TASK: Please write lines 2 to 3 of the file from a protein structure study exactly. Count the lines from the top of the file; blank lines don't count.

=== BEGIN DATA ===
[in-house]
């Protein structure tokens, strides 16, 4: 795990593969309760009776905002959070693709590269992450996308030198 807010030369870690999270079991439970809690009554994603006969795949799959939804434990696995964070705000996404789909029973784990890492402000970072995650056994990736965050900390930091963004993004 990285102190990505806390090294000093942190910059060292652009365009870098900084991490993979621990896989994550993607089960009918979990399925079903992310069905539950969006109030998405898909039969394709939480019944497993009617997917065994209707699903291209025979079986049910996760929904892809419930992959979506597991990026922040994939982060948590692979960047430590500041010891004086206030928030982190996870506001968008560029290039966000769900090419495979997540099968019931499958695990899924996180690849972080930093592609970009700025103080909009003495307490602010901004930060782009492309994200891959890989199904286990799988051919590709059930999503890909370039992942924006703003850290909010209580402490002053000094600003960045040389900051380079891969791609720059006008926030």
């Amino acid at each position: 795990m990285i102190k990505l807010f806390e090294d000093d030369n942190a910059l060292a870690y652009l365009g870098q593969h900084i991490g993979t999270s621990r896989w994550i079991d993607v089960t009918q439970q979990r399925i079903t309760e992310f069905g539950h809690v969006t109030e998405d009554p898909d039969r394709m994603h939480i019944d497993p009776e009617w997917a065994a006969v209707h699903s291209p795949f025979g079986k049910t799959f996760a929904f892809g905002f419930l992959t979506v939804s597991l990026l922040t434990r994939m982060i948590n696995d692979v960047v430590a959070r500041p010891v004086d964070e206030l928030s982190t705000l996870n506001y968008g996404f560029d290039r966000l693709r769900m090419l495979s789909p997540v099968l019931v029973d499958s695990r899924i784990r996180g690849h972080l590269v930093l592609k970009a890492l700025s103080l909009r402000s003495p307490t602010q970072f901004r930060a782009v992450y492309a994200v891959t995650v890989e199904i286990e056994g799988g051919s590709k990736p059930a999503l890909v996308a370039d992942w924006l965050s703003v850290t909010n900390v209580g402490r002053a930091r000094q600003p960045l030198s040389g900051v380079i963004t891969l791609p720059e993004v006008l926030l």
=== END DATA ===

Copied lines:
């Protein structure tokens, strides 16, 4: 795990593969309760009776905002959070693709590269992450996308030198 807010030369870690999270079991439970809690009554994603006969795949799959939804434990696995964070705000996404789909029973784990890492402000970072995650056994990736965050900390930091963004993004 990285102190990505806390090294000093942190910059060292652009365009870098900084991490993979621990896989994550993607089960009918979990399925079903992310069905539950969006109030998405898909039969394709939480019944497993009617997917065994209707699903291209025979079986049910996760929904892809419930992959979506597991990026922040994939982060948590692979960047430590500041010891004086206030928030982190996870506001968008560029290039966000769900090419495979997540099968019931499958695990899924996180690849972080930093592609970009700025103080909009003495307490602010901004930060782009492309994200891959890989199904286990799988051919590709059930999503890909370039992942924006703003850290909010209580402490002053000094600003960045040389900051380079891969791609720059006008926030």
């Amino acid at each position: 795990m990285i102190k990505l807010f806390e090294d000093d030369n942190a910059l060292a870690y652009l365009g870098q593969h900084i991490g993979t999270s621990r896989w994550i079991d993607v089960t009918q439970q979990r399925i079903t309760e992310f069905g539950h809690v969006t109030e998405d009554p898909d039969r394709m994603h939480i019944d497993p009776e009617w997917a065994a006969v209707h699903s291209p795949f025979g079986k049910t799959f996760a929904f892809g905002f419930l992959t979506v939804s597991l990026l922040t434990r994939m982060i948590n696995d692979v960047v430590a959070r500041p010891v004086d964070e206030l928030s982190t705000l996870n506001y968008g996404f560029d290039r966000l693709r769900m090419l495979s789909p997540v099968l019931v029973d499958s695990r899924i784990r996180g690849h972080l590269v930093l592609k970009a890492l700025s103080l909009r402000s003495p307490t602010q970072f901004r930060a782009v992450y492309a994200v891959t995650v890989e199904i286990e056994g799988g051919s590709k990736p059930a999503l890909v996308a370039d992942w924006l965050s703003v850290t909010n900390v209580g402490r002053a930091r000094q600003p960045l030198s040389g900051v380079i963004t891969l791609p720059e993004v006008l926030l």